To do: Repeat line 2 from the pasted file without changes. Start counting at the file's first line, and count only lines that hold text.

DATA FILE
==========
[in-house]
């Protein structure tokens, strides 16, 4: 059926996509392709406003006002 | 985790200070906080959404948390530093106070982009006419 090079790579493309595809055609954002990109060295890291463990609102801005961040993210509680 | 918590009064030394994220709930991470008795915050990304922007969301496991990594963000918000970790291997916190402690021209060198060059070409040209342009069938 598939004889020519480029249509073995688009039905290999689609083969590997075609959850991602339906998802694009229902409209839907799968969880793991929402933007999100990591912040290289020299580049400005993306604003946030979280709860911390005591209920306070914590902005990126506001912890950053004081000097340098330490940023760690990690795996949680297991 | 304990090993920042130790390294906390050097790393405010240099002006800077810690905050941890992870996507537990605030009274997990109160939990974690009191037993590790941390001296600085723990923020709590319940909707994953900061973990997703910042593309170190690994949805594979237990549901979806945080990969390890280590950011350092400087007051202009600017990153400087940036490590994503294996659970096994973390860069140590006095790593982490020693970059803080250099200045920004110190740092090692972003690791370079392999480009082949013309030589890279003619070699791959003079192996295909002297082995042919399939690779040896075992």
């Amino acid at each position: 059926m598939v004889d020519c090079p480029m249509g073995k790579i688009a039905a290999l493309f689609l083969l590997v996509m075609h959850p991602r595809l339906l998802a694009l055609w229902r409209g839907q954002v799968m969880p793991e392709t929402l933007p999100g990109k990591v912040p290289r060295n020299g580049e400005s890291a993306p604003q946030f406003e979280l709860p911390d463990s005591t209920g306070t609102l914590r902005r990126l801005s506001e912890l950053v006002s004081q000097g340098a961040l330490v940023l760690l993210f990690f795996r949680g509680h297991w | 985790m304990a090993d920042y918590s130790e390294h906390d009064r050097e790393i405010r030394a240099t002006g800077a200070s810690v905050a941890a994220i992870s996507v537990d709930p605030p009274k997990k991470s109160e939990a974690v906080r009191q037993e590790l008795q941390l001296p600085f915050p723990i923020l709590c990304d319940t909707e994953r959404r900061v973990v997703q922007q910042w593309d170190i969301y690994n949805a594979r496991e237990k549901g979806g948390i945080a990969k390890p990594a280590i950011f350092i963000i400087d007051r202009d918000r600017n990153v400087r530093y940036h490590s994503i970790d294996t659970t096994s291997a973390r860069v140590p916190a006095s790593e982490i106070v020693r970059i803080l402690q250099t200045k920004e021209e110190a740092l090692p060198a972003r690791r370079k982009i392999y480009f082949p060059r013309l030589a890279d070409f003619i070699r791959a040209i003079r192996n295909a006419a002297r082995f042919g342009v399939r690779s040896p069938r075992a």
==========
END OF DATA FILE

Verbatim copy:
């Protein structure tokens, strides 16, 4: 059926996509392709406003006002 | 985790200070906080959404948390530093106070982009006419 090079790579493309595809055609954002990109060295890291463990609102801005961040993210509680 | 918590009064030394994220709930991470008795915050990304922007969301496991990594963000918000970790291997916190402690021209060198060059070409040209342009069938 598939004889020519480029249509073995688009039905290999689609083969590997075609959850991602339906998802694009229902409209839907799968969880793991929402933007999100990591912040290289020299580049400005993306604003946030979280709860911390005591209920306070914590902005990126506001912890950053004081000097340098330490940023760690990690795996949680297991 | 304990090993920042130790390294906390050097790393405010240099002006800077810690905050941890992870996507537990605030009274997990109160939990974690009191037993590790941390001296600085723990923020709590319940909707994953900061973990997703910042593309170190690994949805594979237990549901979806945080990969390890280590950011350092400087007051202009600017990153400087940036490590994503294996659970096994973390860069140590006095790593982490020693970059803080250099200045920004110190740092090692972003690791370079392999480009082949013309030589890279003619070699791959003079192996295909002297082995042919399939690779040896075992």